Hoklo people

Total population
Regions with significant populations
ChinaMainland China Fujian
 Taiwan Majority of Taiwanese people (~16,321,075)
 Hong Kong A minority population
 Macao A minority population
 Malaysia Largest group of Malaysian Chinese (~2,020,000)
 Singapore Largest group of Chinese Singaporeans (~1,118,817)
 Indonesia Largest group of Indonesian Chinese (~1,100,000)[2]
 Myanmar One of the 3 largest groups of Burmese Chinese (~720,000)
(figured combined with Cantonese)[3]
 Philippines Majority of Chinese Filipinos ?(~20,280,000)? too high? Questionable?[4]
 Madagascar A signficant group among ethnic Sinoa
 United States >70,000[5]
Hokkien, Standard Mandarin Chinese, English;
Diaspora also speak their respective country's language(s)
Chinese folk religions (including Taoism, Confucianism, ancestral worship and others), Mahayana Buddhism and non-religious;
minority: Christianity.
Related ethnic groups
other Han Chinese
Hokkien speaking areas in dark green. Only the speakers of Quanzhou-Xiamen-Zhangzhou dialects (also known as Hokkien) are Hoklos.

The Hoklo people are Han Chinese people whose traditional ancestral homes are in southern Fujian of South China. They are also known by various endonyms (Pe̍h-ōe-jī: Hok-ló-lâng / Hō-ló-lâng / Ho̍h-ló-lâng / Hô-ló-lâng), or other related terms such as Banlam (Minnan) people (閩南儂; Bân-lâm-lâng) or Hokkien people (福建儂; Hok-kiàn-lâng).

In a narrow scope, Hoklo people refers mainly to people who speak and use the Hokkien dialect of Min Nan Chinese spoken in southern Fujian (Quanzhou, Xiamen and Zhangzhou), Taiwan, Malaysia, Singapore, Indonesia and by many overseas Chinese throughout Southeast Asia. In a wider scope, "Hoklo people" can include speakers of other Min Nan dialects, such as Zhongshan Min, Zhenan Min, Teochew dialect, and Hainanese.[6]


In Taiwan, there are three common ways to write Hoklo in Chinese characters (Hokkien pronunciations are given in Pe̍h-ōe-jī), although none have been established as etymologically correct:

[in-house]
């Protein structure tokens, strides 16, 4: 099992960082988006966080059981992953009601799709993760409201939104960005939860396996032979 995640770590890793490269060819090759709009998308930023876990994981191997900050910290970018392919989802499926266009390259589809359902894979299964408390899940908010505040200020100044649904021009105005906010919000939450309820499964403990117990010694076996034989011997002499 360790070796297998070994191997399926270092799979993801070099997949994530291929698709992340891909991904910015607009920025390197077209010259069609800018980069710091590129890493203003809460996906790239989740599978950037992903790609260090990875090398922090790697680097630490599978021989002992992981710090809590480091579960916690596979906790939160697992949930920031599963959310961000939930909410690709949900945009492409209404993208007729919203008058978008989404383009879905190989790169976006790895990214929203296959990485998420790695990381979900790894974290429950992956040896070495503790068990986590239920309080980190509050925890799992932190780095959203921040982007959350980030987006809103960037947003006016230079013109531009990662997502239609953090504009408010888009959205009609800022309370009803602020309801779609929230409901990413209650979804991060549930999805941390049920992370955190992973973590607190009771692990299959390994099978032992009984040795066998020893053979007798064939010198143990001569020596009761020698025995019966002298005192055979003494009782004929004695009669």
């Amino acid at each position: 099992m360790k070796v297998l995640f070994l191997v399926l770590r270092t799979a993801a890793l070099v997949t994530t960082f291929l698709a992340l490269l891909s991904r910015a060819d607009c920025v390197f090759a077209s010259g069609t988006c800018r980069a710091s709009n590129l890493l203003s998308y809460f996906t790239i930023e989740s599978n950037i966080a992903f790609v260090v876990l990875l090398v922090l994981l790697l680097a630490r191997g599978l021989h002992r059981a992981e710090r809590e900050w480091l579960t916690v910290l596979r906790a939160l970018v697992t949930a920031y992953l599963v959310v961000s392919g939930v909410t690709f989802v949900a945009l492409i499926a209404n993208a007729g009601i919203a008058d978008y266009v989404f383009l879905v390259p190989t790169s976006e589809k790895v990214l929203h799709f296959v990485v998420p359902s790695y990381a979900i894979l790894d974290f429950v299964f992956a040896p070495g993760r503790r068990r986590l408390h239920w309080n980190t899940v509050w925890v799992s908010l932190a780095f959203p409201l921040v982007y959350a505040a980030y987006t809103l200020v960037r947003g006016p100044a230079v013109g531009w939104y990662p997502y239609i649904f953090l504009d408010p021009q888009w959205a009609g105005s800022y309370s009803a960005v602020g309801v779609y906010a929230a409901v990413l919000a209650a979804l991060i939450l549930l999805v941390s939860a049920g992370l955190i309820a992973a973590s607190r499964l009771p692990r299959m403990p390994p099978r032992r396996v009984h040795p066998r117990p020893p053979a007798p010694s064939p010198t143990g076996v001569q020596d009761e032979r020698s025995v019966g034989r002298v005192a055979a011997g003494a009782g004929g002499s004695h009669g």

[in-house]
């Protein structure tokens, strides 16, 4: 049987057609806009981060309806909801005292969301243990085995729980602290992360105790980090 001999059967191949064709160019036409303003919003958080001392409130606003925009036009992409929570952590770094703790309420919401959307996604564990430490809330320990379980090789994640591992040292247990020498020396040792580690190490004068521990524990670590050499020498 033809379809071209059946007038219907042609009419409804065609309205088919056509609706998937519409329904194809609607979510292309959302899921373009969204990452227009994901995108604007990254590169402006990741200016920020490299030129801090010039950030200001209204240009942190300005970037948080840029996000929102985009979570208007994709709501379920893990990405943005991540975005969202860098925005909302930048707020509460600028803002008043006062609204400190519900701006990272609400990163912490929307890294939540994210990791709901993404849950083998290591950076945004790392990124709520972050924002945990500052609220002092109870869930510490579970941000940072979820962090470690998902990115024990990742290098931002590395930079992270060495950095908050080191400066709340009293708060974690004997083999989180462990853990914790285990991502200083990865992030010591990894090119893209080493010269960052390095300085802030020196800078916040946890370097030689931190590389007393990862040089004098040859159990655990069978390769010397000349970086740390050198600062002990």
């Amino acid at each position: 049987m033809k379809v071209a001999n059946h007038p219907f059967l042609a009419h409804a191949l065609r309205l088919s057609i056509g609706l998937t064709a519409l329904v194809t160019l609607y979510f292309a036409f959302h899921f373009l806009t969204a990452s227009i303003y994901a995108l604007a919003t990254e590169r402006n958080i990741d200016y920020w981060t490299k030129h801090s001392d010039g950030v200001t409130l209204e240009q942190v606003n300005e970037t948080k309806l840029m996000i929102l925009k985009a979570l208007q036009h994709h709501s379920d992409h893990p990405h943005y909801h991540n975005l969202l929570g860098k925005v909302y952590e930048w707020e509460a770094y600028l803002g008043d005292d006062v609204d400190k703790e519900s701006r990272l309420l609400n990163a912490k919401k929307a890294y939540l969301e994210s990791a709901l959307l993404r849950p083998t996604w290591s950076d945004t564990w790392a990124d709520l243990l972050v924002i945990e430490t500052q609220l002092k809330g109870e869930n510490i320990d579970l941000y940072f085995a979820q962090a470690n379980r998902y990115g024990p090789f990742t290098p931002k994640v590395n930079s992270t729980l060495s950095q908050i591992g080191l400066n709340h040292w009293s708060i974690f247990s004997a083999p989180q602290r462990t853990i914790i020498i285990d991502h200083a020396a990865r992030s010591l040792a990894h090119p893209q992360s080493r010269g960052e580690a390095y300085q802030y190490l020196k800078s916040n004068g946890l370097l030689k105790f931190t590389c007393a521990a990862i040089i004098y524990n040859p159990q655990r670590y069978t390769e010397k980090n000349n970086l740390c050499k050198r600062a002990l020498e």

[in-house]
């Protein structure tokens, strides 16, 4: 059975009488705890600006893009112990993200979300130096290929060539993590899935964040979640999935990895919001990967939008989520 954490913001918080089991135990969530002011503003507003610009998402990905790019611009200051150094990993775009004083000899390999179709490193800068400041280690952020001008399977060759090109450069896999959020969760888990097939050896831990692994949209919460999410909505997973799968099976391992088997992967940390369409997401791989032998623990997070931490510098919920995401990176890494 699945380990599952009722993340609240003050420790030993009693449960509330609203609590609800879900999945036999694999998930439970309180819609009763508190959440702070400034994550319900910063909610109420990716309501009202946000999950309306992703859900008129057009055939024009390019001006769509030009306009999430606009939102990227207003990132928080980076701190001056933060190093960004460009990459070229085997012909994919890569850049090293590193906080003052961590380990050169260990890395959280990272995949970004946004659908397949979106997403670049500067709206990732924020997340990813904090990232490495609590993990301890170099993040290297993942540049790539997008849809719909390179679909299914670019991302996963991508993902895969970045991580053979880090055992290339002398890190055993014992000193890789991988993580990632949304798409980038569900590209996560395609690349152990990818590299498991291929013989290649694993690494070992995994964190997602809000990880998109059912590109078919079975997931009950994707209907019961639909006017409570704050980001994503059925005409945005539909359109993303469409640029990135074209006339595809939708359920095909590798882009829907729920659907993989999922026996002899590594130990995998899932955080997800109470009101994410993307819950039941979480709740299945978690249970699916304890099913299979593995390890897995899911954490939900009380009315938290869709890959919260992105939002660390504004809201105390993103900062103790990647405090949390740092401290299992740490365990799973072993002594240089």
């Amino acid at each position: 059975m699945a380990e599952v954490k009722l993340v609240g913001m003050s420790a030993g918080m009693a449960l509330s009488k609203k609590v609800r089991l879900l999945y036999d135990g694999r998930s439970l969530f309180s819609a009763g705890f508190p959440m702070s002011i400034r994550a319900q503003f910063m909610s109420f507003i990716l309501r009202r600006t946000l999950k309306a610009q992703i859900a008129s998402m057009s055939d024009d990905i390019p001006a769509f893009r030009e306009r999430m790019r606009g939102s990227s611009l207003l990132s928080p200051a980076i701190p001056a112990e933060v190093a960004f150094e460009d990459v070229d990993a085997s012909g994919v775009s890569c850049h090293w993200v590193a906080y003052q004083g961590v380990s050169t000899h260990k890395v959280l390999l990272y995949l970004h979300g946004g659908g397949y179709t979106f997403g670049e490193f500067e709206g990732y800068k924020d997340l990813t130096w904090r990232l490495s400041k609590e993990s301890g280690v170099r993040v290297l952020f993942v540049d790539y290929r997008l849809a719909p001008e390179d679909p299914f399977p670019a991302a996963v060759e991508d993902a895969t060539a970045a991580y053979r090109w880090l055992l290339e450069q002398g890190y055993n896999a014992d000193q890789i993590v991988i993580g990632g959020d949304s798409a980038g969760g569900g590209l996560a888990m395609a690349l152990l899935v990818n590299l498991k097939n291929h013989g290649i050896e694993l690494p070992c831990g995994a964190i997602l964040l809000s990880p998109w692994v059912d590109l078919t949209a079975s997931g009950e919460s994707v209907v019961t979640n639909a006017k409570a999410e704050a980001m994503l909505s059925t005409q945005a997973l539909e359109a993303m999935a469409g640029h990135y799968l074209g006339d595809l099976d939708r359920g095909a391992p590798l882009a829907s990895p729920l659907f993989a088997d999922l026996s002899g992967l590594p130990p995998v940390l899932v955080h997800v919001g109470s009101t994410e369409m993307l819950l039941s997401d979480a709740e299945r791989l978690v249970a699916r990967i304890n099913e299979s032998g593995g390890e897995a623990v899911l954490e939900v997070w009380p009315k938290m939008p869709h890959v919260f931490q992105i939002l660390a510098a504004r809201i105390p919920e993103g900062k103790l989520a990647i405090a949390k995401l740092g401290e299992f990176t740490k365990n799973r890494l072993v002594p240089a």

Meanwhile, Hoklo people self-identify as 河老; Hô-ló; "river aged".[7]

In Hakka, Teochew, and Cantonese, Hoklo may be written as Hoglo (學老; "learned aged") and 學佬 ("learned folk").

Despite the many ways to write Hoklo in Chinese, the term Holo[8][9] (Hō-ló / Hô-ló)[10] is used in Taiwan to refer to the ethnicity and language (Taiwanese Hokkien).



Hoklo architecture styled Lukang Longshan Temple.

Hoklo architecture is for the most part the same as any other traditional Chinese architecture, Hoklo shrines and temples have tilted sharp eaves just like the architecture of Han Chinese in all parts of China due to superstitious beliefs, however Hoklo shrines and temples do have a few special differences from the styles in other regions of China: the top roofs are high and slanted with exaggerated but finely-detailed decorative inlays of wood and porcelain.

The main halls of Hoklo temple are also a little different, they are uusually decorated with two dragons on the rooftop at the furthest left and right corners, and a miniature figure of a pagoda at the centre rooftop. One such example of this is the Kaiyuan Temple in Fujian, China. Other than all these minor differences, Hoklo architecture is the basically same as any other traditional Chinese architecture of any other regions by Han Chinese.


Main article: Hokkien

The Hoklo people speak the Hokkien dialect which is not mutually intelligble with other Chinese dialects. Hokkien can be traced back to the Tang Dynasty, and it also has roots from earlier periods such as the Northern and Southern Dynasties and also a little influence from other dialects as well.

Hokkien has one of the most diverse phoneme inventories among Chinese varieties, with more consonants than Standard Mandarin or Cantonese. Vowels are more-or-less similar to that of Standard Mandarin. Hokkien varieties retain many pronunciations that are no longer found in other Chinese varieties. These include the retention of the /t/ initial, which is now /tʂ/ (Pinyin 'zh') in Mandarin (e.g. 'bamboo' 竹 is tik, but zhú in Mandarin), having disappeared before the 6th century in other Chinese varieties.[11] Hokkien has 5 to 7 tones or 7 to 9 tones according to traditional sense, dependng on variety of hokkien spoken such as the Amoy dialect for example has 7-8 tones.


In Taiwan

Main article: Hoklo Taiwanese

About 70% of the Taiwanese people descend from Hoklo immigrants who arrived to the island prior to the start of Japanese rule in 1895. They could be categorized as originating from Xiamen, Quanzhou, Zhangzhou, and Zhangpu based on their dialects and districts of origin.[12] People from the former two areas (Quanzhou-speaking) were dominant in the north of the island and along the west coast, whereas people from the latter two areas (Zhangzhou-speaking) were dominant in the south and perhaps the central plains as well.

During the two centuries of Qing rule, a large number of Hoklo men took aboriginal brides.[13] As some of the plains aboriginals also adopted Chinese customs and language,[14] many of those who today categorize themselves as Hoklo have some degree of indigenous ancestry. Thus, Hoklo culture in Taiwan has deviated from that in mainland China due to Austronesian and Japanese influences.[13]